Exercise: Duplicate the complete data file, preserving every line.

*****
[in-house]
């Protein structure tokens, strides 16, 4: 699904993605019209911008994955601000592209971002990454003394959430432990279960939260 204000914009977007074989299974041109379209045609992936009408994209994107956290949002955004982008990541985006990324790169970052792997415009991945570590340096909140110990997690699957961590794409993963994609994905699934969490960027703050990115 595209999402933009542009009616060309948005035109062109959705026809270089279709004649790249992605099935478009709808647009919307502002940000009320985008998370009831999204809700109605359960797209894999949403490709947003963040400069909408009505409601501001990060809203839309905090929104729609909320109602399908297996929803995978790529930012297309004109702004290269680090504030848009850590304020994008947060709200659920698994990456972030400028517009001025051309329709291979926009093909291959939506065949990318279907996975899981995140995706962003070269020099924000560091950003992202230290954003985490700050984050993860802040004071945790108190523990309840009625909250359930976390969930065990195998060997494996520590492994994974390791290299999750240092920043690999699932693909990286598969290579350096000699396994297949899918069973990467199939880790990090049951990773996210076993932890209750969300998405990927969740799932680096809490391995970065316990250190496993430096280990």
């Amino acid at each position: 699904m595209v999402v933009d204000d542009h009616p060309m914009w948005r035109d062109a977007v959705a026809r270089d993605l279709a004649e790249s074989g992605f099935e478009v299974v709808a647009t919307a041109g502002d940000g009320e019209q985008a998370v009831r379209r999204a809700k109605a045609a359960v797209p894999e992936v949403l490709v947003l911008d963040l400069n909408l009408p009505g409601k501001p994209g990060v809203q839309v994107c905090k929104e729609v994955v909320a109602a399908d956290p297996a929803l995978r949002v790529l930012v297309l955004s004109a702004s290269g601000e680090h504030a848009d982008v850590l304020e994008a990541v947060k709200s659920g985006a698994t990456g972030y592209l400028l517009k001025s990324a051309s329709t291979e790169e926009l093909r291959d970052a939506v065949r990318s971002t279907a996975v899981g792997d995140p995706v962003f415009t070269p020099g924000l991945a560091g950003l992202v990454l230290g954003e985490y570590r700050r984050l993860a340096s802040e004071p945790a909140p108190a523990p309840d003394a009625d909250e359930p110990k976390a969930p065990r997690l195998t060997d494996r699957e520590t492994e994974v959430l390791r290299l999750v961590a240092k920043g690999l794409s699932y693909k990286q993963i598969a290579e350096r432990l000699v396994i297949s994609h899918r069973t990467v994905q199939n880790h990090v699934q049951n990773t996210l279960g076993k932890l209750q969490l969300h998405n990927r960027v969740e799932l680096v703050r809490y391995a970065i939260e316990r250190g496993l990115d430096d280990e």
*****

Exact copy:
[in-house]
């Protein structure tokens, strides 16, 4: 699904993605019209911008994955601000592209971002990454003394959430432990279960939260 204000914009977007074989299974041109379209045609992936009408994209994107956290949002955004982008990541985006990324790169970052792997415009991945570590340096909140110990997690699957961590794409993963994609994905699934969490960027703050990115 595209999402933009542009009616060309948005035109062109959705026809270089279709004649790249992605099935478009709808647009919307502002940000009320985008998370009831999204809700109605359960797209894999949403490709947003963040400069909408009505409601501001990060809203839309905090929104729609909320109602399908297996929803995978790529930012297309004109702004290269680090504030848009850590304020994008947060709200659920698994990456972030400028517009001025051309329709291979926009093909291959939506065949990318279907996975899981995140995706962003070269020099924000560091950003992202230290954003985490700050984050993860802040004071945790108190523990309840009625909250359930976390969930065990195998060997494996520590492994994974390791290299999750240092920043690999699932693909990286598969290579350096000699396994297949899918069973990467199939880790990090049951990773996210076993932890209750969300998405990927969740799932680096809490391995970065316990250190496993430096280990």
């Amino acid at each position: 699904m595209v999402v933009d204000d542009h009616p060309m914009w948005r035109d062109a977007v959705a026809r270089d993605l279709a004649e790249s074989g992605f099935e478009v299974v709808a647009t919307a041109g502002d940000g009320e019209q985008a998370v009831r379209r999204a809700k109605a045609a359960v797209p894999e992936v949403l490709v947003l911008d963040l400069n909408l009408p009505g409601k501001p994209g990060v809203q839309v994107c905090k929104e729609v994955v909320a109602a399908d956290p297996a929803l995978r949002v790529l930012v297309l955004s004109a702004s290269g601000e680090h504030a848009d982008v850590l304020e994008a990541v947060k709200s659920g985006a698994t990456g972030y592209l400028l517009k001025s990324a051309s329709t291979e790169e926009l093909r291959d970052a939506v065949r990318s971002t279907a996975v899981g792997d995140p995706v962003f415009t070269p020099g924000l991945a560091g950003l992202v990454l230290g954003e985490y570590r700050r984050l993860a340096s802040e004071p945790a909140p108190a523990p309840d003394a009625d909250e359930p110990k976390a969930p065990r997690l195998t060997d494996r699957e520590t492994e994974v959430l390791r290299l999750v961590a240092k920043g690999l794409s699932y693909k990286q993963i598969a290579e350096r432990l000699v396994i297949s994609h899918r069973t990467v994905q199939n880790h990090v699934q049951n990773t996210l279960g076993k932890l209750q969490l969300h998405n990927r960027v969740e799932l680096v703050r809490y391995a970065i939260e316990r250190g496993l990115d430096d280990e």